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Digital Paintings

Occasionally I create digital paintings from scratch in photoshop by using different brushes and tools. This I have been doing since I was 8 years old when my dad installed Photoshop 7.0 on the family’s common computer back in 2008. Since 2012 I am also using a wacom board which helps me speed up the work and create clean lines. A painting usually take over 20 hours to finalize. I always start with a blank canvas and usually paint whatever, whenever I feel like. Every stableplan is unique and personal. No help of AI whatsoever!

Type of project
Personal side project

2008 – now


20+ hours per painting


Adobe Photoshop, Wacom board

My Personal Style

My personal style is characterized by pixel perfection, high detail and sharpness. The paintings usually have high contrast, excessive vibrance and many different colours. The skies often include dramatic sunsets with lots of pink tones. In the middle of the painting there is often a courtyard with old, beautiful buildings, usually inspired by England. The courtyard is surrounded by a rich variety of flora. At the bottom of the painting there is often a foreground object, for example a path, a fence or flowers.

I want something to happen in every part of the painting, making it interesting to look at multiple times. You should notice new things you did not pay attention to in the first place. I get my inspiration from game graphics, animated movies and things seen in the real world. I like to combine the best parts from both reality and fantasy. The kind of objects I reproduce exist in the real world (no dragons or, unicorns) but by changing small details such as texture, colour and lighting they can become fairytale-like.


These paintings are called “stableplans” and are used for a community website called “” where people interested in animals, graphic design, and photography can make use of their creativity. The paintings are used to visualize someone’s account page, or “stable”, hence the weird oblong format of all paintings. A stableplan is similar to a cover photo when visiting someone’s profile on Facebook. But in the community, a really nice looking stable plan could lead to rewards and a lot of in-game currency.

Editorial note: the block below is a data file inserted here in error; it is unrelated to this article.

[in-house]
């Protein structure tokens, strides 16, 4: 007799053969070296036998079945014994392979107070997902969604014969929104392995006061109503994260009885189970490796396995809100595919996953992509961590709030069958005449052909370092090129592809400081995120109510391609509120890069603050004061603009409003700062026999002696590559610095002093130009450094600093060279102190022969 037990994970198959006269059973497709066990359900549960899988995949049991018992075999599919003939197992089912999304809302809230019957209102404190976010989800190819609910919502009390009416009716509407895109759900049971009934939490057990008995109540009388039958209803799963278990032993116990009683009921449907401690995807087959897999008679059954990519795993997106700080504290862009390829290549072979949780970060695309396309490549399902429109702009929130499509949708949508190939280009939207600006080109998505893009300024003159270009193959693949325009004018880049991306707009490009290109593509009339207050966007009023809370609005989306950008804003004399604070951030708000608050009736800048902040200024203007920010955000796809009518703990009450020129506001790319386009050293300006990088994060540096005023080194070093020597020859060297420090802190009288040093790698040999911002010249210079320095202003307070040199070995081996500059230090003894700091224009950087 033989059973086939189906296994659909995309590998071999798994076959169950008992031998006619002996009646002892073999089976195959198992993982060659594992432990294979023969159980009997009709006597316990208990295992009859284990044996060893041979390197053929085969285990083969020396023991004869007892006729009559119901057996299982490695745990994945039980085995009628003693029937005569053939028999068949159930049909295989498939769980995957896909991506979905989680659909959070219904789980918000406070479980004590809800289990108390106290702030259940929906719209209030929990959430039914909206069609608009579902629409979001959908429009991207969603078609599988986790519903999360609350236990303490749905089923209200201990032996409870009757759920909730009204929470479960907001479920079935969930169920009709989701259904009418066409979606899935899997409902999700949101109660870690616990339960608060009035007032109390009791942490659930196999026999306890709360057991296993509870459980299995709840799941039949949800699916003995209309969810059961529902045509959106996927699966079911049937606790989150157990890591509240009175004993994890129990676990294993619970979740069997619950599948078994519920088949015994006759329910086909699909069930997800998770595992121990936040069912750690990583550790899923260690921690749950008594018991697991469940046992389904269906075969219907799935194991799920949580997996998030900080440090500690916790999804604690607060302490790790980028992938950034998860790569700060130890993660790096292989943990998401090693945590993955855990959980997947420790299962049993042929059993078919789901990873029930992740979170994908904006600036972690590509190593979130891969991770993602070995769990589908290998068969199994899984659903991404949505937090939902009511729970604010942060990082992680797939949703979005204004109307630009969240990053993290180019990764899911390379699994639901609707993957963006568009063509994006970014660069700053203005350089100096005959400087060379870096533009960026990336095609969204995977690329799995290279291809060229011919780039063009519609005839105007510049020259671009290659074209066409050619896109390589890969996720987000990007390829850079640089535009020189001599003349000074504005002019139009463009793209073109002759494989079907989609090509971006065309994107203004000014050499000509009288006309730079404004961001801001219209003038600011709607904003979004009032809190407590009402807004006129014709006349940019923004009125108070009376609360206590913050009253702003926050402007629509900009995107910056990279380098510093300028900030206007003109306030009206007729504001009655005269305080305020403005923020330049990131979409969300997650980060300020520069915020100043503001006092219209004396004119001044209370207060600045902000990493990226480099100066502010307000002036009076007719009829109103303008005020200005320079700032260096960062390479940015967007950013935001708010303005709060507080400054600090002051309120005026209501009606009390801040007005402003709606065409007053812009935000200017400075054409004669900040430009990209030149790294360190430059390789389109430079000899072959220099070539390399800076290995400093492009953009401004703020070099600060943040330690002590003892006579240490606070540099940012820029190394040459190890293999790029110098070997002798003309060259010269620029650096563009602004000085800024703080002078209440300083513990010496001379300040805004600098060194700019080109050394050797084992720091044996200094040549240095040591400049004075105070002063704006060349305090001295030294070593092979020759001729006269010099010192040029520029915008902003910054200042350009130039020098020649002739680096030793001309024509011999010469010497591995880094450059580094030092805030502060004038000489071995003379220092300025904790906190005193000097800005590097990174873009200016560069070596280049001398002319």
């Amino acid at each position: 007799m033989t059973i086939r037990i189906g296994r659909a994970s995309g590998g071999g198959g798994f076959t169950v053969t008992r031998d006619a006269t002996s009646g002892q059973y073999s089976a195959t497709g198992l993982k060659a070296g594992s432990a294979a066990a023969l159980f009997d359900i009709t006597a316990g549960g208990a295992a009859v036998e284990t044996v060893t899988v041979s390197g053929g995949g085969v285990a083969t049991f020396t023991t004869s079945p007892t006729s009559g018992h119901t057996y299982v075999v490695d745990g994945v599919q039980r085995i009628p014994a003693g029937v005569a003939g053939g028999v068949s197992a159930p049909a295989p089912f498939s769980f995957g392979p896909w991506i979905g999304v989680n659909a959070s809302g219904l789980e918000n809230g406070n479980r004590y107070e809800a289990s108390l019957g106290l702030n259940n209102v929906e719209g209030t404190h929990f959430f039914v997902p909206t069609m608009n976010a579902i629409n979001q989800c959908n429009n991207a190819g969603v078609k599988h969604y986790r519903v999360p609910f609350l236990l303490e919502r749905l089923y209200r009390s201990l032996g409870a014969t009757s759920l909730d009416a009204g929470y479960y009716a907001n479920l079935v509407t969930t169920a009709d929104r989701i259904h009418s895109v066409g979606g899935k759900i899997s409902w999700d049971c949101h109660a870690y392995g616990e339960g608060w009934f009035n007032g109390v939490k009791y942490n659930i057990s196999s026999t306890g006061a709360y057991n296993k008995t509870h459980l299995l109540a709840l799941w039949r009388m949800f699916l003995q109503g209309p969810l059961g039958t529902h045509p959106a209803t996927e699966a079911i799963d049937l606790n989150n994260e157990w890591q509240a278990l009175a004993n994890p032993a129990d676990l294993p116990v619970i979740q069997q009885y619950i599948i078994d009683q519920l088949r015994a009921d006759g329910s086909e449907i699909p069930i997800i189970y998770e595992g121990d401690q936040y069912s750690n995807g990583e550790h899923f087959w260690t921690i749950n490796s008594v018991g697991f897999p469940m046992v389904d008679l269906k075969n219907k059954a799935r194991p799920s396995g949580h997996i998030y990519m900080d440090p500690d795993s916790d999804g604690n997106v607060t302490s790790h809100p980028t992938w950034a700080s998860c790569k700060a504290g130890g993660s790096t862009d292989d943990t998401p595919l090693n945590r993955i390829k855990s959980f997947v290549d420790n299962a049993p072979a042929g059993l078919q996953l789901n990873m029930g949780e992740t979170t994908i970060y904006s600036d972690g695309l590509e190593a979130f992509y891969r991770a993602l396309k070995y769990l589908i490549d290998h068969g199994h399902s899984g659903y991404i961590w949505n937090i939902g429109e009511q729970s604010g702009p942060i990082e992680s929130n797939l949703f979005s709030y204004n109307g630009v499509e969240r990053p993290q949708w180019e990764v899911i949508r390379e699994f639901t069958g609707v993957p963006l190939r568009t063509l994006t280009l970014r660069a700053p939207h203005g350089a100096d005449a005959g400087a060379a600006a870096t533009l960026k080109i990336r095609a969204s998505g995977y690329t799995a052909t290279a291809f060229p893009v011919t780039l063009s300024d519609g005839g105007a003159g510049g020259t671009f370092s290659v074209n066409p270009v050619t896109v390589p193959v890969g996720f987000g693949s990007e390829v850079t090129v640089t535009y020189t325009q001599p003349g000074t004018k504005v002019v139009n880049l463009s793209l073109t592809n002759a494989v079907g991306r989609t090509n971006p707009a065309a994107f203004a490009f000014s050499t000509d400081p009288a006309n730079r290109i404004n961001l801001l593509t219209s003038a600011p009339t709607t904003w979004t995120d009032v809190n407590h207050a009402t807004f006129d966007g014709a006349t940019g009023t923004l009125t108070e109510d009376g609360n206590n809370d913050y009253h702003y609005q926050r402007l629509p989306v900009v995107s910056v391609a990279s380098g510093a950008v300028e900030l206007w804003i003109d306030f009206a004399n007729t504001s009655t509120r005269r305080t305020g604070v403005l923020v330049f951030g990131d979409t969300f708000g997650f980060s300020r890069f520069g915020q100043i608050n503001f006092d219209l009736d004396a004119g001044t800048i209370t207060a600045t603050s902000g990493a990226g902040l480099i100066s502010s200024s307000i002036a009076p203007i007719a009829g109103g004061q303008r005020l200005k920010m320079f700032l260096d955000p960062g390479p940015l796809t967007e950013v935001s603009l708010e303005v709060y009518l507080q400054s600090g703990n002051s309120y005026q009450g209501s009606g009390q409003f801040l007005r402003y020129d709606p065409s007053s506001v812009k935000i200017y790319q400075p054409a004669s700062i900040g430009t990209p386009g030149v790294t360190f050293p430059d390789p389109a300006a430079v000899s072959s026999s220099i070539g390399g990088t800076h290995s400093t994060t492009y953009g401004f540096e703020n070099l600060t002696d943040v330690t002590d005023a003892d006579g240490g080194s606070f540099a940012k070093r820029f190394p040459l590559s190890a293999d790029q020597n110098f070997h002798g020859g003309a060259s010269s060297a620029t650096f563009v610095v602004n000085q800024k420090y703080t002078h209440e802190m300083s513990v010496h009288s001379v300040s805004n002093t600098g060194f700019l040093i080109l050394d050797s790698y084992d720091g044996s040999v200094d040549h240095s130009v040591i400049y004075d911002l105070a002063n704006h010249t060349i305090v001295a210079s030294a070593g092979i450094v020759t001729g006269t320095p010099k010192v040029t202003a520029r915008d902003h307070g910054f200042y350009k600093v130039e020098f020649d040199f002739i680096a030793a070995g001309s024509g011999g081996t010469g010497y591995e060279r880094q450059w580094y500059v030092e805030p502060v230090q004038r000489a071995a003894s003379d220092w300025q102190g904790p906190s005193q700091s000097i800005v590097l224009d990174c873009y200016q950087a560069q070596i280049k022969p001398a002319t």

Over the years I have sold paintings for both real money and in-game currency. I made a name for myself in the community as a high quality stableplan painter. Sometimes I recieve commissions where I can get a sketch or description of a customer’s dream stableplan. It is always interesting to see how the final painting meets the customer’s vision


The website had its peak around 2004-2012 with thousands of active user every day. But since then has been dying slowly due to lack of maintenance and investment in the website. Everything has its time. The users that are still active usually hang out there for nostalgia. I have to thank for my interest in digital creativity.

My skill progress in digital painting throughout the years. Six paintings are shown, the leftmost painting I made 2008 and the rightmost painting was done 2020.

My stableplans throughout the years can be seen above.


  • 2008 – Overwhelmed by all features in Photoshop I started using brush tool and shape tools. I had zero feeling for perspective and colours at that point. But what can you expect from a kid?


  • 2011 January – I had just discovered the Dodge Tool and Burn Tool and explored the world of shadows and highlights. I learned how to make better perspective of buildings, but the roads were still unrealistically straight. I also learned how to download custom brushes, so now I could just place out clouds and trees like stamps. Adding an automatically generated lens flare was a must on every painting from now on…


  • 2011 July – This painting I remember I was super proud of. Especially the mountains that I made from scratch. I’ve started to add more details to the buildings and experiment more with varieties in the terrain, as well as colours. The roads were still straight and flat though.


  • 2012 March – Here I started to shade trees and bushes in a different way, outlining the top part with a brighter colour to make them pop. I also started to add flowers to the grass. The roads were more realistic and less “flat”. I ditched the pre-made cloud stamps since I was able to paint the clouds by myself.


  • 2013 – This is another painting that I used to be super proud of. I had levelled up my build game significantly. I learned how to work with multiple colours and add tiles to the roof. For the big building I actually used a reference photo of my school. I felt that I had more or less reached my maximum potential. My increase in skill level over the next years were not as visible as compared to 2008-2013.


  • 2020 – I continued to fine tune the details. The plants had more variety now, and I learned to create interesting dynamics between background and foreground. For some parts I started to use pencil tool instead of brush tool since I wanted to have a sharp, pixelated expression. I also ditched the lens flare. This painting is still today my favourite work of all time.